Printing demands a humility of mind, for the lack of which many of the fine arts are even now floundering in self-conscious and maudlin experiments. There is nothing simple or dull in achieving the transparent page. Vulgar ostentation is twice as easy as discipline. When you realise that ugly typography never effaces itself; you will be able to capture beauty as the wise men capture happiness by aiming at something else. The 'stunt typographer' learns the fickleness of rich men who hate to read. Not for them are long breaths held over serif and kern, they will not appreciate your splitting of hair-spaces. Nobody (save the other craftsmen) will appreciate half your skill. But you may spend endless years of happy experiment in devising that crystalline goblet which is worthy to hold the vintage of the human mind.

4 November 2013

Hack Writers

Philip Gilbert Hamerton, The Intellectual Life (London: Macmillan, 1887), pp. 413-414:
The fault I find with writing as a profession is that it does not pay to do your best. I don’t mean to insinuate that downright slovenly or careless work is the most profitable; but I do mean to say that any high degree of conscientiousness, especially in the way of study and research, is a direct injury to the professional writer’s purse. Suppose, for example, that he is engaged in reviewing a book, and is to get 3l. 10s. for the review when it is written. If by the accident of previous accumulation his knowledge is already fully equal to the demand upon it, the review may be written rapidly, and the day’s work will have been a profitable one; but if, on the other hand, it is necessary to consult several authorities, to make some laborious researches, then the reviewer is placed in a dilemma between literary thoroughness and duty to his family. He cannot spend a week in reading up a subject for the sum of 3l. 10s. Is it not much easier to string together a few phrases which will effectually hide his ignorance from everybody but the half-dozen enthusiasts who have mastered the subject of the book? It is strange that the professional pursuit of literature should be a direct discouragement to study; yet it is so. There are hack-writers who study, and they deserve much honour for doing so, since the temptations the other way are always so pressing and immediate.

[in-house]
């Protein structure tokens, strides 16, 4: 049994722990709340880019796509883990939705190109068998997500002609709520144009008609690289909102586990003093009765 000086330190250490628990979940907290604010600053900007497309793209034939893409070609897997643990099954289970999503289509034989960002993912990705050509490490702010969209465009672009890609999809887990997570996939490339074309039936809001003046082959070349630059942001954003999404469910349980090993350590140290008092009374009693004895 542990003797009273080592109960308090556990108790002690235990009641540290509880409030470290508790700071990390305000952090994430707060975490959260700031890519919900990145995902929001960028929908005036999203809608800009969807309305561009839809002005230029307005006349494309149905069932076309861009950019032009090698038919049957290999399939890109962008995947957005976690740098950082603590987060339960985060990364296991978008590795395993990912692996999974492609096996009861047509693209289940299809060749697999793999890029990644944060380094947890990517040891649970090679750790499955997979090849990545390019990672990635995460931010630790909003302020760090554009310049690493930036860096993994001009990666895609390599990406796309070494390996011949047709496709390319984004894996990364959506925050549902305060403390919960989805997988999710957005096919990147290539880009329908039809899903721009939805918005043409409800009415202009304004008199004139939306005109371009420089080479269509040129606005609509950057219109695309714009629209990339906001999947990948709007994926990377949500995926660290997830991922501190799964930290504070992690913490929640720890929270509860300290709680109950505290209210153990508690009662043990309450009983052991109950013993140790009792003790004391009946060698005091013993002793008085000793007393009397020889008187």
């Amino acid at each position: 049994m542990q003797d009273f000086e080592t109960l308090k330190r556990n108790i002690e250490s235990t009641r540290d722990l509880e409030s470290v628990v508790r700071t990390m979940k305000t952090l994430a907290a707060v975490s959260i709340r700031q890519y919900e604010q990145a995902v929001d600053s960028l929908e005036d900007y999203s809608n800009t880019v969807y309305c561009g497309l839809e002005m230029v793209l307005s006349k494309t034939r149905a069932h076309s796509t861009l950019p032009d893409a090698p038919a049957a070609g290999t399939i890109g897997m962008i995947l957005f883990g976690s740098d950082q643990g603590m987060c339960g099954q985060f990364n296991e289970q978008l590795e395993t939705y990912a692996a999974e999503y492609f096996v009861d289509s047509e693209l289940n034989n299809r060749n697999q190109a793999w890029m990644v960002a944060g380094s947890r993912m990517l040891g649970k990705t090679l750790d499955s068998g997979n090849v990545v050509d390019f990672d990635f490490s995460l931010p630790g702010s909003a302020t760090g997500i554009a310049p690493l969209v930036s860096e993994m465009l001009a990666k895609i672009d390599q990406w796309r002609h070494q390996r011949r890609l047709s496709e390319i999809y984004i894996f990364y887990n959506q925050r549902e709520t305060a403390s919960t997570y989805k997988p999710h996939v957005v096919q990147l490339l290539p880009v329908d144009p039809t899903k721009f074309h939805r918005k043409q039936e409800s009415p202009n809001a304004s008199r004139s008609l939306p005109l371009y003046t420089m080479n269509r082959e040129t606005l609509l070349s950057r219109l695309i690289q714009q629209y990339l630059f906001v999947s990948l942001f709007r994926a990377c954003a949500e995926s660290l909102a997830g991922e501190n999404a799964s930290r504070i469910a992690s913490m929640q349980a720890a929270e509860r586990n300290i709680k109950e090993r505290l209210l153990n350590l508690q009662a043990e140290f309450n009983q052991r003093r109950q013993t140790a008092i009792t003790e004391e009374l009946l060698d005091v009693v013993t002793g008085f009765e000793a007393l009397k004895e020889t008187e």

1 November 2013

Every Man's Anthology

J. Lewis May, John Lane and the Nineties (London: Bodley Head, 1936), pp. 102-103:
It was when [the poet John Davidson (1857-1909)] was writing his Random Itinerary, a record of tramps round London at a distance of some eight to ten miles from Charing Cross. I accompanied him on one of them. We lunched on bread and cheese and beer consumed on an alehouse bench. The fare was Spartan, but the talk  on his side at least  was Attic. Only one fragment remains with me, but it is a valuable one. 'Every man,' said Davidson, 'should make his own anthology, and (pointing to his forehead) keep it here.'